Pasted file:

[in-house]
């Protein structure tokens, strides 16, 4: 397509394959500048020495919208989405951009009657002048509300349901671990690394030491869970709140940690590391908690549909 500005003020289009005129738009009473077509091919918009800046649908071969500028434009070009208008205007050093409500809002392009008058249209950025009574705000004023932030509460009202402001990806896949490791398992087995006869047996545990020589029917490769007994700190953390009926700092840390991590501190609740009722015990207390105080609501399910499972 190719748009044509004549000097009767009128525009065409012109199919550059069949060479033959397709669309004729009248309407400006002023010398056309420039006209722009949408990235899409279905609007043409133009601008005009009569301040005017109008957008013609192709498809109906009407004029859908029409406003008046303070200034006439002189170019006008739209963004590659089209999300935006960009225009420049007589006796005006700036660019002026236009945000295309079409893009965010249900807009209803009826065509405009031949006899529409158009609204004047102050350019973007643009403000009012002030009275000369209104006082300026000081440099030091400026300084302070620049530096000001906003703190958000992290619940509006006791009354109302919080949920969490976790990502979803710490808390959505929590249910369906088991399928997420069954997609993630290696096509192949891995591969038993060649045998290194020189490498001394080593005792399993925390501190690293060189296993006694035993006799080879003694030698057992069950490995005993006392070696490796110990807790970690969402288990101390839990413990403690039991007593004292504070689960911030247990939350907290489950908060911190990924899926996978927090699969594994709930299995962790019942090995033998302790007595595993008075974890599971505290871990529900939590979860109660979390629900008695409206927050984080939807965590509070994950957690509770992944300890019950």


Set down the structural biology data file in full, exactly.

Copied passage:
[in-house]
């Protein structure tokens, strides 16, 4: 397509394959500048020495919208989405951009009657002048509300349901671990690394030491869970709140940690590391908690549909 500005003020289009005129738009009473077509091919918009800046649908071969500028434009070009208008205007050093409500809002392009008058249209950025009574705000004023932030509460009202402001990806896949490791398992087995006869047996545990020589029917490769007994700190953390009926700092840390991590501190609740009722015990207390105080609501399910499972 190719748009044509004549000097009767009128525009065409012109199919550059069949060479033959397709669309004729009248309407400006002023010398056309420039006209722009949408990235899409279905609007043409133009601008005009009569301040005017109008957008013609192709498809109906009407004029859908029409406003008046303070200034006439002189170019006008739209963004590659089209999300935006960009225009420049007589006796005006700036660019002026236009945000295309079409893009965010249900807009209803009826065509405009031949006899529409158009609204004047102050350019973007643009403000009012002030009275000369209104006082300026000081440099030091400026300084302070620049530096000001906003703190958000992290619940509006006791009354109302919080949920969490976790990502979803710490808390959505929590249910369906088991399928997420069954997609993630290696096509192949891995591969038993060649045998290194020189490498001394080593005792399993925390501190690293060189296993006694035993006799080879003694030698057992069950490995005993006392070696490796110990807790970690969402288990101390839990413990403690039991007593004292504070689960911030247990939350907290489950908060911190990924899926996978927090699969594994709930299995962790019942090995033998302790007595595993008075974890599971505290871990529900939590979860109660979390629900008695409206927050984080939807965590509070994950957690509770992944300890019950």